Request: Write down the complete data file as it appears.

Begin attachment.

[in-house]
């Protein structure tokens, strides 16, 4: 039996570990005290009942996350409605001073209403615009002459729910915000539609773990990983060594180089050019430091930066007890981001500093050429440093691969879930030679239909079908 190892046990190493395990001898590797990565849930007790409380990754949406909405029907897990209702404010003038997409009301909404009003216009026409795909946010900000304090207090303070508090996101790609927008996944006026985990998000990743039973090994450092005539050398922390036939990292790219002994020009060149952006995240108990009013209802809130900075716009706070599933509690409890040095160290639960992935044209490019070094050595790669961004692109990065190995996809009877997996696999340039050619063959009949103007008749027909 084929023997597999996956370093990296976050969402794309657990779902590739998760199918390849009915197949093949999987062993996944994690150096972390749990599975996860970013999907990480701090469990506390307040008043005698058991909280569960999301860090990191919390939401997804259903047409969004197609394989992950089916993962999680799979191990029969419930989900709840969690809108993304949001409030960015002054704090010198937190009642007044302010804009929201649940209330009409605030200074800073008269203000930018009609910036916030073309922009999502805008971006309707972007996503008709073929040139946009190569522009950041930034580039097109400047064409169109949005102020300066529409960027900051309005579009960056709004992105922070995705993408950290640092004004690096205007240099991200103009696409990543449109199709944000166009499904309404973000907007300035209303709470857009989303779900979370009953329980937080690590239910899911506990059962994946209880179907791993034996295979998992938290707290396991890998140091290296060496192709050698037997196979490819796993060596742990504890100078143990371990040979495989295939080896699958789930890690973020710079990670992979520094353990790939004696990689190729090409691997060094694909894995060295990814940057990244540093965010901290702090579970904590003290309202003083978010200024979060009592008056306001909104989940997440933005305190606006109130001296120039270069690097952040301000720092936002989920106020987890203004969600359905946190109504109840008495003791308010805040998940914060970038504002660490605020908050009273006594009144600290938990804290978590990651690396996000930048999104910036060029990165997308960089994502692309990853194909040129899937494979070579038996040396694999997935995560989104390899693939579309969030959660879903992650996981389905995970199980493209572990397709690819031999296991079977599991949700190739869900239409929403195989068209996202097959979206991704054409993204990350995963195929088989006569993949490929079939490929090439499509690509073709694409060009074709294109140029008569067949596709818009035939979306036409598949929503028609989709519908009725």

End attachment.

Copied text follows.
[in-house]
């Protein structure tokens, strides 16, 4: 039996570990005290009942996350409605001073209403615009002459729910915000539609773990990983060594180089050019430091930066007890981001500093050429440093691969879930030679239909079908 190892046990190493395990001898590797990565849930007790409380990754949406909405029907897990209702404010003038997409009301909404009003216009026409795909946010900000304090207090303070508090996101790609927008996944006026985990998000990743039973090994450092005539050398922390036939990292790219002994020009060149952006995240108990009013209802809130900075716009706070599933509690409890040095160290639960992935044209490019070094050595790669961004692109990065190995996809009877997996696999340039050619063959009949103007008749027909 084929023997597999996956370093990296976050969402794309657990779902590739998760199918390849009915197949093949999987062993996944994690150096972390749990599975996860970013999907990480701090469990506390307040008043005698058991909280569960999301860090990191919390939401997804259903047409969004197609394989992950089916993962999680799979191990029969419930989900709840969690809108993304949001409030960015002054704090010198937190009642007044302010804009929201649940209330009409605030200074800073008269203000930018009609910036916030073309922009999502805008971006309707972007996503008709073929040139946009190569522009950041930034580039097109400047064409169109949005102020300066529409960027900051309005579009960056709004992105922070995705993408950290640092004004690096205007240099991200103009696409990543449109199709944000166009499904309404973000907007300035209303709470857009989303779900979370009953329980937080690590239910899911506990059962994946209880179907791993034996295979998992938290707290396991890998140091290296060496192709050698037997196979490819796993060596742990504890100078143990371990040979495989295939080896699958789930890690973020710079990670992979520094353990790939004696990689190729090409691997060094694909894995060295990814940057990244540093965010901290702090579970904590003290309202003083978010200024979060009592008056306001909104989940997440933005305190606006109130001296120039270069690097952040301000720092936002989920106020987890203004969600359905946190109504109840008495003791308010805040998940914060970038504002660490605020908050009273006594009144600290938990804290978590990651690396996000930048999104910036060029990165997308960089994502692309990853194909040129899937494979070579038996040396694999997935995560989104390899693939579309969030959660879903992650996981389905995970199980493209572990397709690819031999296991079977599991949700190739869900239409929403195989068209996202097959979206991704054409993204990350995963195929088989006569993949490929079939490929090439499509690509073709694409060009074709294109140029008569067949596709818009035939979306036409598949929503028609989709519908009725």